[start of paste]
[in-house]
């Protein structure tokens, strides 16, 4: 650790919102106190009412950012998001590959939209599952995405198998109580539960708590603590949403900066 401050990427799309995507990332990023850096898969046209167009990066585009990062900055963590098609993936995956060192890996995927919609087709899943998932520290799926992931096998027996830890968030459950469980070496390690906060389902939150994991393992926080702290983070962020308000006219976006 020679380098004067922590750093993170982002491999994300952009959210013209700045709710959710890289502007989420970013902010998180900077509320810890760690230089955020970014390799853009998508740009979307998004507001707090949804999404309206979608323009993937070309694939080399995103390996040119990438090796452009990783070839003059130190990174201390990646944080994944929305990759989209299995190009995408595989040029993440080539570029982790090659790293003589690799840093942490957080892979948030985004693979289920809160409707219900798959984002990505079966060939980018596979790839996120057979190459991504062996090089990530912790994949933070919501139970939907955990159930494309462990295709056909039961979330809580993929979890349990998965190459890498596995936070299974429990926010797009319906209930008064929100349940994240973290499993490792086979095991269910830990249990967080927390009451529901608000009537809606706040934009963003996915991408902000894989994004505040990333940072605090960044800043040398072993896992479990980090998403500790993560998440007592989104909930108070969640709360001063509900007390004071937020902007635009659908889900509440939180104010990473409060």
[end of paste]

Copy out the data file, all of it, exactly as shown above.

[in-house]
């Protein structure tokens, strides 16, 4: 650790919102106190009412950012998001590959939209599952995405198998109580539960708590603590949403900066 401050990427799309995507990332990023850096898969046209167009990066585009990062900055963590098609993936995956060192890996995927919609087709899943998932520290799926992931096998027996830890968030459950469980070496390690906060389902939150994991393992926080702290983070962020308000006219976006 020679380098004067922590750093993170982002491999994300952009959210013209700045709710959710890289502007989420970013902010998180900077509320810890760690230089955020970014390799853009998508740009979307998004507001707090949804999404309206979608323009993937070309694939080399995103390996040119990438090796452009990783070839003059130190990174201390990646944080994944929305990759989209299995190009995408595989040029993440080539570029982790090659790293003589690799840093942490957080892979948030985004693979289920809160409707219900798959984002990505079966060939980018596979790839996120057979190459991504062996090089990530912790994949933070919501139970939907955990159930494309462990295709056909039961979330809580993929979890349990998965190459890498596995936070299974429990926010797009319906209930008064929100349940994240973290499993490792086979095991269910830990249990967080927390009451529901608000009537809606706040934009963003996915991408902000894989994004505040990333940072605090960044800043040398072993896992479990980090998403500790993560998440007592989104909930108070969640709360001063509900007390004071937020902007635009659908889900509440939180104010990473409060």